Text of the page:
Is there any benefit to early treatment of asymptomatic men with many bone metastases? We saw that, at least in a retrospective study, there was no oncological benefit to treatment of oligo (1-5) bone metastases. But even if there is no benefit in delaying cancer progression, perhaps spinal radiation can prevent pain and crippling spinal compression?
Dearnaly et al. reported the results of a large multicenter randomized trial in the UK among 420 men with castration-resistant prostate cancer with asymptomatic spinal metastases on a bone scan. The goal was to determine whether early detection with MRI and treatment (SBRT radiation) could prevent clinical spinal cord compression (cSCC).
- The MRI detected early signs of spinal cord compression in 31% (61 patients), and they were treated with SBRT radiation using 20 Gy in 5 treatments.
The 1-yr and 2-yr results for all 210 men given MRIs (the "intervention group"), whether SCC was detected radiographically or not:
- At 12 months after randomization, the incidence of cSCC was 4.3% for the intervention group and 6.7% for the control group (no statistically significant difference)
- At 24 months after randomization, the incidence of cSCC was 9.2% for the intervention group and 12.6% for the control group (no statistically significant difference)
- Pain scores and severity of SCC were similar in both groups.
- Chemotherapy was more often used in the control group.
- Prostate cancer-specific mortality was similar in both groups.
- Overall survival was the same (22 months) in both groups. Note: this was a very progressed population of patients
- At 12 months after randomization, the incidence of cSCC was 11.5% for the MRI+ group and 1.3% for the MRI- group (note: statistically significant difference even after treatment)
- At 24 months after randomization, the incidence of cSCC was 13.2% for the MRI+ group and 7.6% for the MRI- group (note: statistically significant difference even after treatment)
- MRI+ patients had more clinical SCC, regardless of early detection and therapy.
So, there was no benefit to early detection and treatment. Perhaps there is a sub-group that could benefit?
Gillespie et al. reported the results of a small multicenter randomized trial among 78 men and women (22% had prostate cancer) who had more than 5 metastatic lesions identified on a bone scan, where none were yet painful ("asymptomatic"), but at least one of the bone metastases was "high risk." High risk was defined as any of:
- 2 cm or more in diameter
- at a junction in the spine between the cervix, thorax, lumbar, and sacral vertebrae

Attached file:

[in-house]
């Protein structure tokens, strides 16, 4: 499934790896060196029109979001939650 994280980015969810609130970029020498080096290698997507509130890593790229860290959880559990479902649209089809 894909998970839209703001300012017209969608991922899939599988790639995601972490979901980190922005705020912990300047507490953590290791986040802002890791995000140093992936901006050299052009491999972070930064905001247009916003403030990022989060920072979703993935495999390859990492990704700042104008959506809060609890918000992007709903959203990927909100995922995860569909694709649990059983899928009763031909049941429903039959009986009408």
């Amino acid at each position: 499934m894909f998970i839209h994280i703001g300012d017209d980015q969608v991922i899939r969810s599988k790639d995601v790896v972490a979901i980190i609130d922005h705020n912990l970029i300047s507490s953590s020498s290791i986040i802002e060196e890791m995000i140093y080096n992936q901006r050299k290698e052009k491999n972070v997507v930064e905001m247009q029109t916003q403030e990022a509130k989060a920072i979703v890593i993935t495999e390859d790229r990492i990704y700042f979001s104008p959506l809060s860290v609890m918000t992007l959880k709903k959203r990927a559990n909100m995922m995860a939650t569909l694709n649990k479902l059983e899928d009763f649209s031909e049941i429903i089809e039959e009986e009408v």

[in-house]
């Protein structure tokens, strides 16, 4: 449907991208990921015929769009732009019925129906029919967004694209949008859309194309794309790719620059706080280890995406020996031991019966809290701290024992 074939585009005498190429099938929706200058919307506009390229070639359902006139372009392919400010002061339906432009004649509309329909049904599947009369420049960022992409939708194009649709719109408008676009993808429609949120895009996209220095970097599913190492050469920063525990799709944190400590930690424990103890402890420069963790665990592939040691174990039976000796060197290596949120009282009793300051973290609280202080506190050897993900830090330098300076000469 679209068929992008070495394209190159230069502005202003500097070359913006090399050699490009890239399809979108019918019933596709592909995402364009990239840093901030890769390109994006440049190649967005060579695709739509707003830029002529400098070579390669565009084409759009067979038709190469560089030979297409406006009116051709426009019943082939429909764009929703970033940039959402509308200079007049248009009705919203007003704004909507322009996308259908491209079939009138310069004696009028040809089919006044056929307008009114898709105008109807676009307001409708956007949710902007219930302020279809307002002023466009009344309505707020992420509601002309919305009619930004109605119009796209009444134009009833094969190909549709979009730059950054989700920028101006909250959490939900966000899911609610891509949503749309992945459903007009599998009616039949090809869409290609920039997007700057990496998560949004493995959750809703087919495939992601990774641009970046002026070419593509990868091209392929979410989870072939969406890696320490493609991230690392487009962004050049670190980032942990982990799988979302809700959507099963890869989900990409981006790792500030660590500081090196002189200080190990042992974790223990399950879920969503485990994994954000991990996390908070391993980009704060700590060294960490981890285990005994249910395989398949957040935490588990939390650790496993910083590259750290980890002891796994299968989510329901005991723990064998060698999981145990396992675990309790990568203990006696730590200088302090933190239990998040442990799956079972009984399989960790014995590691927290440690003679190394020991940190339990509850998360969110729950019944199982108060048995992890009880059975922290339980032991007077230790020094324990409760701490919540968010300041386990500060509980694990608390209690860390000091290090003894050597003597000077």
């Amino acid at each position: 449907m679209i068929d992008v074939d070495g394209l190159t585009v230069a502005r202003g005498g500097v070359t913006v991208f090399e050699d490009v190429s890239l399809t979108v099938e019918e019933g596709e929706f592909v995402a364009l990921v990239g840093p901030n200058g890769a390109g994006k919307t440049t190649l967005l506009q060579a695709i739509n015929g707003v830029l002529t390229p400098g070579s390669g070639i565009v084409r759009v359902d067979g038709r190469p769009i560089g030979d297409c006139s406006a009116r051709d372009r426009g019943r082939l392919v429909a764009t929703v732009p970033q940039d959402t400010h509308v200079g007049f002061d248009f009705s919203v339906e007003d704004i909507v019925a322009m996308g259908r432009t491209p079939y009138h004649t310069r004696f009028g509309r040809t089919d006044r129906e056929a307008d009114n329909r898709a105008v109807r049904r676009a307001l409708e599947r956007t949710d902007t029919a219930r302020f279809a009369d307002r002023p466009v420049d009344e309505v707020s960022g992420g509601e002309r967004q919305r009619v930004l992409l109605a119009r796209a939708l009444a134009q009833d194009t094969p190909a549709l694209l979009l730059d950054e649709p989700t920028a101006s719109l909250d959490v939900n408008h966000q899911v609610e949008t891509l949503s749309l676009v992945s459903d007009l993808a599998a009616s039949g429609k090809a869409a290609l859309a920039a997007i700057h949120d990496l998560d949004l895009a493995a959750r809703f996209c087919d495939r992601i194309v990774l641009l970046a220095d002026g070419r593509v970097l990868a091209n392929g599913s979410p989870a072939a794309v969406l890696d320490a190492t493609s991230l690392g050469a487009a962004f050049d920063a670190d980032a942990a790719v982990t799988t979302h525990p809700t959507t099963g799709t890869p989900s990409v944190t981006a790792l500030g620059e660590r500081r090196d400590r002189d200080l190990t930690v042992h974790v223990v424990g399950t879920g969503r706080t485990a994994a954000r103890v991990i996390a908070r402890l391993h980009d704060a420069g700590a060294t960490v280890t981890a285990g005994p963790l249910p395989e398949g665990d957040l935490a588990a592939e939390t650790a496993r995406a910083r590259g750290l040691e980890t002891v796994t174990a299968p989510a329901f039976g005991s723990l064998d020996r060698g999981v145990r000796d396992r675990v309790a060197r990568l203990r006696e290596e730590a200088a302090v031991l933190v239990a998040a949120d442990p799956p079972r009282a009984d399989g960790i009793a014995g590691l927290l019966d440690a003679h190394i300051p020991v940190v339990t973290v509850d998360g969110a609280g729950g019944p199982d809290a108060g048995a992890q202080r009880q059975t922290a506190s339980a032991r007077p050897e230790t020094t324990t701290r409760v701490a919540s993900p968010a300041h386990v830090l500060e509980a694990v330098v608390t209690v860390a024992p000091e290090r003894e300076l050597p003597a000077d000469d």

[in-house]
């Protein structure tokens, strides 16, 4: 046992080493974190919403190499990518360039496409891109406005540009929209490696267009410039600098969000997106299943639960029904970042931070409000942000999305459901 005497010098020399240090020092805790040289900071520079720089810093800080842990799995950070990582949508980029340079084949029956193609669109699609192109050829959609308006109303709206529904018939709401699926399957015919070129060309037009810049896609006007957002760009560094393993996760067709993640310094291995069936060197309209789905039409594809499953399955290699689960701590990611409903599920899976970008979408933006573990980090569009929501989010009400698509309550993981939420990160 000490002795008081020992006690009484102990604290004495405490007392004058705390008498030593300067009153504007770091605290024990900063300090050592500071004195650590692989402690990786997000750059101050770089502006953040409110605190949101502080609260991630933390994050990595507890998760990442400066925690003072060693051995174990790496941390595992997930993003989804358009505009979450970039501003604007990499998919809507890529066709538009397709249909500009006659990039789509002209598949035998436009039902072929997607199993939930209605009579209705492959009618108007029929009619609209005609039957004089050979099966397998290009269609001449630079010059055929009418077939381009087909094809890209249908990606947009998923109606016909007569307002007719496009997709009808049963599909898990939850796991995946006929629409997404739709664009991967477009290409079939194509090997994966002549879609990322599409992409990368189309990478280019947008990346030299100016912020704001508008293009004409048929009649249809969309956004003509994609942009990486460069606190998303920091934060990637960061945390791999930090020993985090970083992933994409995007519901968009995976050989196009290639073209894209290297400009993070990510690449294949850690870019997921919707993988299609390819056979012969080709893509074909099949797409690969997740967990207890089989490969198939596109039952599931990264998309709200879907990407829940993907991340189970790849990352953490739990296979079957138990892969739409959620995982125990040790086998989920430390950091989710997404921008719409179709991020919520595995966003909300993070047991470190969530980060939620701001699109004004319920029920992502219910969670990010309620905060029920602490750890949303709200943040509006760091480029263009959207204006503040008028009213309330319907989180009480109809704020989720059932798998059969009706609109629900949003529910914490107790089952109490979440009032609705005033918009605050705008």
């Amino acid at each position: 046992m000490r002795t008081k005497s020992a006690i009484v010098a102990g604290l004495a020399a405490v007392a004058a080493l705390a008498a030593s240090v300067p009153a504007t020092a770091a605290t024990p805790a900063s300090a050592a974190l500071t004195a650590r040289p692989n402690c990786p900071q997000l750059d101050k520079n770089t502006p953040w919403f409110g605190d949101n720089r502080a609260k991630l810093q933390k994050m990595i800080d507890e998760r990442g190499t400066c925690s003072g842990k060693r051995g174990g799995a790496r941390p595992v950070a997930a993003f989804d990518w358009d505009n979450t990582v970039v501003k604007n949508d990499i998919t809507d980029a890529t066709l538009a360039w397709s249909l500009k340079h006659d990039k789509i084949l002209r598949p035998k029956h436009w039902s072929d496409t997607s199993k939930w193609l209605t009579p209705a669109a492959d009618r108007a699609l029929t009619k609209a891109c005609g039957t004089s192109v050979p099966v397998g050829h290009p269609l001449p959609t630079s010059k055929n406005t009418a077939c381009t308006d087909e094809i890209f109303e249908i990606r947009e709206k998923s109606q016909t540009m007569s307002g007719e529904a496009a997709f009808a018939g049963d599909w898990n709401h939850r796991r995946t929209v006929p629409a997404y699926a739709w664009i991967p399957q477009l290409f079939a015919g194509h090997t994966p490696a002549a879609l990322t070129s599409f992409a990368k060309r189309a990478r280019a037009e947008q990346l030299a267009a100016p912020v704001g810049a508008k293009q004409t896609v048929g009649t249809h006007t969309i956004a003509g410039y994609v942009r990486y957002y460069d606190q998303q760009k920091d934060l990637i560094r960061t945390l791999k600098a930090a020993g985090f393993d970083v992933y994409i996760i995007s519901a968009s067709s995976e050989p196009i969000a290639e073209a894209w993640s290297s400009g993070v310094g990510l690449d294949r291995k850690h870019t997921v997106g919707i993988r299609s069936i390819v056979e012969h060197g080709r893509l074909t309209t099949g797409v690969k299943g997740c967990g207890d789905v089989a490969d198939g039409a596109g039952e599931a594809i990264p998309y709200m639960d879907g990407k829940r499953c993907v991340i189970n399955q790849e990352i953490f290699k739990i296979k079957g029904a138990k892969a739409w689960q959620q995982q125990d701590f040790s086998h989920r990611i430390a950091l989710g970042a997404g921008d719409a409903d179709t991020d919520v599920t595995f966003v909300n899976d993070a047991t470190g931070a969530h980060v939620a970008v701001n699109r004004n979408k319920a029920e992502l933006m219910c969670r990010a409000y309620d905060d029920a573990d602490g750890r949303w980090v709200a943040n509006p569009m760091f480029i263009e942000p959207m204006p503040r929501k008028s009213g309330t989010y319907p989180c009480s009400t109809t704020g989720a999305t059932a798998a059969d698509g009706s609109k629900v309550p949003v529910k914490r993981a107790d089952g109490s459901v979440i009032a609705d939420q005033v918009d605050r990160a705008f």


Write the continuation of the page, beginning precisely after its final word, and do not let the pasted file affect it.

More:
- in the hip or sacroiliac joint
- in a long bone (arms or legs) (note: this is rare for prostate cancer)
Patients were randomly treated with non-ablative radiation. After at least 1 year of follow-up, they observed the rate of skeletal-related events (SREs) and mortality. SREs could be pain, spinal compression, or fractures:
- SREs occurred in 1.4% of those receiving radiation vs 29% of those receiving standard care
- After 3 months, but not afterward, there was less pain reported by those who received radiation.
- There were no quality of life differences at any point in time.
After a median of 2.4 years of follow-up:
- Survival was 1.5 years for those with no SRE vs 1.1 year for those with an SRE
A single ablative dose for painful non-spinal metastases has been found to be superior in this study. Fewer higher doses (24 Gy in 2 treatments) were more effective than 20 Gy in 5 treatments for relieving pain from spinal metastases in this study. Sahgal et al. in a Canadian/Australian multi-institutional trial, found there was a better pain response with SBRT (24 Gy in 2 fractions) compared to IMRT (20 Gy in 5 fractions). After 3 months, significant pain improvement was 35% for SBRT vs 14% for IMRT.
There is similar data from Heidelberg. Sprave et al. reported better pain response at 6 months (but not at 3 months) with SBRT (24 Gy in 1 fraction) vs 3DCRT (30 Gy in 10 fractions).
Conflictingly, Ryu et al. reported the results of the NRG Oncology/RTOG 0631 randomized clinical trial. They tried to obtain proof that SBRT (16-18 Gy in one dose) was superior to IMRT in one dose (8 Gy) in terms of pain response. After 3 months, 61% of those treated with IMRT had a significant pain improvement vs 41% of those treated with SBRT. After 1 year, there was no difference in pain scores. After 2 years, there was no difference in spinal fractures or compression.
Spinal dosimetry depends on extent and soft-tissue involvement, and may require a neurological consult.